WRITING STYLE. Try to stay concise and make it vivid. Avoid jargon. - 0%

Nothing stands out! I thought it was great. - 0%


Join the conversation:

Photo of Charlotte Stites

Sounds like an interesting program. Are you familiar with Free the Children and their projects? It was started by 2 12 year olds 20 years ago in Canada and spreading into the US. You might also be interested in National Center for Families Learning - they use service learning for families to improve school readiness. Lots of great energy in this area! Best of luck!

Photo of Christina Singleton Jenkins

Service-learning in our youth helps break down the stereotypes and creates the understanding that we all are individuals with a story.  Many with similar backgrounds.  Great project!

Photo of Andre Wicks

I'd like to connect and ask a few more questions. Contact me at andrew@spokaneschools.org. Thank you!


Photo of Melanie Gilbert

Hi Molly,
Hello from a fellow Boston Changemaker!
So far, the great state of Massachusetts is represented by you, me, Marquis Cabrera's RateMyFosterHome.com and Tufts STOMP.
I had no idea that so many creative, principled and dynamic people were at work on such interesting projects right in my 'hood. 
A powerful aspect of this project is the opportunity for us to connect. After Memorial Day, it might be fun to meet-and-greet one another and spitball about our work.
Your vision of raising "socially-conscious and empathetic kids" is very cool. I've seen the power of that manifested locally through Arlington EATS, a food bank serving the needs of at risk kids and their families as well as seniors, vets and other struggling to put food on the table.
The program encourages families to participate in a variety of services within the program: packing food boxes, stocking shelves, filling condiments and serving clients. Serving community, building awareness and modeling citizenship is a beautiful idea.
Project Giving Kids sounds awesome. Best of luck with your project.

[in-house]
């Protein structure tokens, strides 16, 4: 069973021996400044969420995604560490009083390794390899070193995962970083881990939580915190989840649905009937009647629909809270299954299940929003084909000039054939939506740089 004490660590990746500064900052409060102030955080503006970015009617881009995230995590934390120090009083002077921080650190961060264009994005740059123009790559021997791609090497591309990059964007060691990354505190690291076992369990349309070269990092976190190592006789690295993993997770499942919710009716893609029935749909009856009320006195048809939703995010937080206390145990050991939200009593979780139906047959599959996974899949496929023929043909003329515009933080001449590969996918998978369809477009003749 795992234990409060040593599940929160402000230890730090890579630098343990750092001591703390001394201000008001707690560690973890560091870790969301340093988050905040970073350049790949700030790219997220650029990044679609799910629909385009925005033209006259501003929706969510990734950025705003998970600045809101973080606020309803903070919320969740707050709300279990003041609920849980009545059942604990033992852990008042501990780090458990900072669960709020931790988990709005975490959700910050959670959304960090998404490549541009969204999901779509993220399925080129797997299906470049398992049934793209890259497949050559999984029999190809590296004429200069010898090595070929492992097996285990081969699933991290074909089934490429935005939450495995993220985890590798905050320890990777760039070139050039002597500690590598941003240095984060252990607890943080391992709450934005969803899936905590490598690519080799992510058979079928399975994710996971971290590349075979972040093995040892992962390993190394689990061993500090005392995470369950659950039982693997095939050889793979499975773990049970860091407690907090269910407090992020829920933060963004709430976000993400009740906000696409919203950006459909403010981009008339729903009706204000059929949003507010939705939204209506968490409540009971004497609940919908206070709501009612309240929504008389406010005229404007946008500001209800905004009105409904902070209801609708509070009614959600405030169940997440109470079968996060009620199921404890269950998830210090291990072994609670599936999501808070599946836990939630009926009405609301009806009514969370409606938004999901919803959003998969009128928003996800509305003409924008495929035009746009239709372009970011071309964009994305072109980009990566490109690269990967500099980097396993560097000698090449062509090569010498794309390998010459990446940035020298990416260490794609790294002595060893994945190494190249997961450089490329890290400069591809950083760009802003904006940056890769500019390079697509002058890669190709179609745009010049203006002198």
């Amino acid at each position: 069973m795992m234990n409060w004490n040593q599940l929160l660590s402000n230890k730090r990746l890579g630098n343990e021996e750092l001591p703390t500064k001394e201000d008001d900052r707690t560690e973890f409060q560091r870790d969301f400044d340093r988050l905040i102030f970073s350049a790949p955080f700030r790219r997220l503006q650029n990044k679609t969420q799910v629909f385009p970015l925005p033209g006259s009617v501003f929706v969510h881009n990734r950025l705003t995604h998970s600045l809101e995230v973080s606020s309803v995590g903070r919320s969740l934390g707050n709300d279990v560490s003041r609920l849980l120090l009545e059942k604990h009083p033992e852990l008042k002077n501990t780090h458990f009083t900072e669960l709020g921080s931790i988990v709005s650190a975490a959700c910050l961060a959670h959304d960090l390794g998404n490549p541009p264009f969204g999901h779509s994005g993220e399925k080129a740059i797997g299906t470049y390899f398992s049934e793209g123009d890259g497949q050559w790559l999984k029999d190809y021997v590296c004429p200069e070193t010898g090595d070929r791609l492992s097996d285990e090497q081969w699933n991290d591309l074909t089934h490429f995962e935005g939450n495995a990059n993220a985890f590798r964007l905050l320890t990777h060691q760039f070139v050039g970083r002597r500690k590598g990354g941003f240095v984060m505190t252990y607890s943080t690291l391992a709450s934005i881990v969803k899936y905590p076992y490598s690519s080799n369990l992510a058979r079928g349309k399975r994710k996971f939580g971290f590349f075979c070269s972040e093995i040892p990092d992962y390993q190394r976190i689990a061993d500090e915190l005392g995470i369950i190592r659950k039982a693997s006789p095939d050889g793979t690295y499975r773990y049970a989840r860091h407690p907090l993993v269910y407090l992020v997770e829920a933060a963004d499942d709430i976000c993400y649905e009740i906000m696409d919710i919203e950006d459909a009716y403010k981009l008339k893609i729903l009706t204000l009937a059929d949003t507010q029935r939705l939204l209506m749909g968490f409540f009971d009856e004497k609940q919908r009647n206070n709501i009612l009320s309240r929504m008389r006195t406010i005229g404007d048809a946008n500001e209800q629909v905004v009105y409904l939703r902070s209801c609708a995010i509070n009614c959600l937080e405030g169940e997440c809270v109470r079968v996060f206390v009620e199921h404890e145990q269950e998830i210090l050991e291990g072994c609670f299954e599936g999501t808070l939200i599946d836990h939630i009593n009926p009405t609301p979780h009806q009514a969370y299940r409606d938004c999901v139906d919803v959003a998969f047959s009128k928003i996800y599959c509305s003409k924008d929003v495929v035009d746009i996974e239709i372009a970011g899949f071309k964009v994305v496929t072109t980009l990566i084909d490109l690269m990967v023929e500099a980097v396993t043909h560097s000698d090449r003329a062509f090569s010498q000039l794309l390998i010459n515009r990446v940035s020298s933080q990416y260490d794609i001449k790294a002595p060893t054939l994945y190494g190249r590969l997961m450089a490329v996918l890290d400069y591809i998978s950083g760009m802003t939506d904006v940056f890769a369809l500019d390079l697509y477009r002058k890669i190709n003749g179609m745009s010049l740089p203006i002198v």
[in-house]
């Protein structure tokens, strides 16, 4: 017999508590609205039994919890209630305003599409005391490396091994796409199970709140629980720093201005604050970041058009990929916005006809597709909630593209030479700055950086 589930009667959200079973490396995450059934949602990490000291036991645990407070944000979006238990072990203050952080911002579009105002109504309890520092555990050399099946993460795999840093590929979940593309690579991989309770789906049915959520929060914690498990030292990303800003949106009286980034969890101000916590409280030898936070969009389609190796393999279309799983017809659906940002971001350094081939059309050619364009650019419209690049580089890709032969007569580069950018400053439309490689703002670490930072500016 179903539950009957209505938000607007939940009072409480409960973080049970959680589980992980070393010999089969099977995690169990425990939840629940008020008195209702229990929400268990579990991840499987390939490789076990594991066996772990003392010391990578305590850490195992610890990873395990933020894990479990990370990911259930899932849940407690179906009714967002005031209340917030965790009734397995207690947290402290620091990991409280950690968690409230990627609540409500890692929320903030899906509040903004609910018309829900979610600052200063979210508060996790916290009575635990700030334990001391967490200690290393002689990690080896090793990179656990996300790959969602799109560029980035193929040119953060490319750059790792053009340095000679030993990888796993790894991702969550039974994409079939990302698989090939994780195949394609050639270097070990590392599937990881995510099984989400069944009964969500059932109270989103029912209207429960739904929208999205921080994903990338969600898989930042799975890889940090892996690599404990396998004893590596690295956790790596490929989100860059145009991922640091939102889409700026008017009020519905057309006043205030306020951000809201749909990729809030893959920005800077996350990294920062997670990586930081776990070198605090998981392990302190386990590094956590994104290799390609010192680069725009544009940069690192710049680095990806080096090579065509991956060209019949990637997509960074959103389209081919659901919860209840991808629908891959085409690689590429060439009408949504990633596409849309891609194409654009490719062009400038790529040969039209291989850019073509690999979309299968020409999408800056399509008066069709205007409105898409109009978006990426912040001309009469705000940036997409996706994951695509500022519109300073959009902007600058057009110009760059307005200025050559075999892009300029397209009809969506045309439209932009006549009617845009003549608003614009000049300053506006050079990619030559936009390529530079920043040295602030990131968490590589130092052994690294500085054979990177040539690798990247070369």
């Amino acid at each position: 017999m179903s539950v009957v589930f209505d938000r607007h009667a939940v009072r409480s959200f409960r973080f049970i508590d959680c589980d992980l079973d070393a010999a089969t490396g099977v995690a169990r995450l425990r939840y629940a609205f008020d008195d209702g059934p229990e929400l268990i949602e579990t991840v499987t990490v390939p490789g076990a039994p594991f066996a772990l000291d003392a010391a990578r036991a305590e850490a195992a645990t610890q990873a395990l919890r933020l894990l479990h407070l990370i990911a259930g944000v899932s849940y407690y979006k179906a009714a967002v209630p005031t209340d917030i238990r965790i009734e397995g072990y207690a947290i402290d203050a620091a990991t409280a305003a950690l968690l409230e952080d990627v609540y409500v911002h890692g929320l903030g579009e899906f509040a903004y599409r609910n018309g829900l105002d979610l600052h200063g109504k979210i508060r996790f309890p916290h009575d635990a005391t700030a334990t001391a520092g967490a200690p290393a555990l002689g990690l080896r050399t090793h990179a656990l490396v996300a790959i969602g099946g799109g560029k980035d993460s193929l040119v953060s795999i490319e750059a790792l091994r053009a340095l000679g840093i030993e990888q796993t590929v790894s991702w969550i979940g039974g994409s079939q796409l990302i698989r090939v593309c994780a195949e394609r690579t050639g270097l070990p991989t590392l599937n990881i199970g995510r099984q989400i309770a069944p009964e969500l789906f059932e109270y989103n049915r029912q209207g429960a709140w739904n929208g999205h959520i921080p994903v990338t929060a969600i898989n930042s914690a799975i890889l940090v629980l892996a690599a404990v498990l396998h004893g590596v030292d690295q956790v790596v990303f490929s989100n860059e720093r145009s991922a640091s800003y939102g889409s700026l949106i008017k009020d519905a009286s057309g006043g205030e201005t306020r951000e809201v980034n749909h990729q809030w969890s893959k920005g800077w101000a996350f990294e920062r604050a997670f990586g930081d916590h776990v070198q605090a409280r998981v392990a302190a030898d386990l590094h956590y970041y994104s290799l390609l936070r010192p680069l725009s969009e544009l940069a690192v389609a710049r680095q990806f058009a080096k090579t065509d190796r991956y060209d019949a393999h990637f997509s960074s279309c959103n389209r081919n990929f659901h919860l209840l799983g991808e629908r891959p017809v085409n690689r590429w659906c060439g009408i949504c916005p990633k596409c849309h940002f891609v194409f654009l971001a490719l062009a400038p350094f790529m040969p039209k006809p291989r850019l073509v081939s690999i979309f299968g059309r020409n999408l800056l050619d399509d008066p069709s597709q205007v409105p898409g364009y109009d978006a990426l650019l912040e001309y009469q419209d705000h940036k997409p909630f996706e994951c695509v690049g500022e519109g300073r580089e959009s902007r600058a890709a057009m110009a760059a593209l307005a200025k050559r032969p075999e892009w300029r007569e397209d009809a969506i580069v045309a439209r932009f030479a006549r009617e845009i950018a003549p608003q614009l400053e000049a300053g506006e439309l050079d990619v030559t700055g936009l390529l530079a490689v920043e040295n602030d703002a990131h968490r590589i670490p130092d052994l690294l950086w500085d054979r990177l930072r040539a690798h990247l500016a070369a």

- Melanie

PS: I followed you on Twitter ;)

Photo of Molly Yuska

Hi, Melanie.

Thanks for your message and the kind words. While I have some people there on the ground in Boston, I personally am not there any longer. (My husband moved his small software company south.) As such, getting together would be a little tricky for me, unless it is during one of my trips to the area.

At any rate, would love an intro at Arlington EATS. I am familiar with them and would like to add them to our site if they are interested. If you have a suggested POC, please let me know. Thanks!

Best of luck with your project. Sounds pretty great too! :)


Photo of Melanie Gilbert

Hi Molly,

Nicole Melnik is a kindergarten teacher at Thompson School in Arlington, and one of the lead people with Arlington EATS. Her email is: nmelnik@arlington.k12.ma.us

More than 27% of the 400 students receive free or reduced lunch. Arlington EATS helps these impacted families meet their food needs on weekends and holidays and during school breaks. Additionally, they serve the food needs of other at-risk people like seniors and vets. Until I got involved with their work, I had no idea Arlington had people struggling with food insecurity.

Hope your organization can add this vital community service to your list of service projects.

Thanks for the response and feedback. Excited to see all of us develop our ideas for children's wellbeing.

- Melanie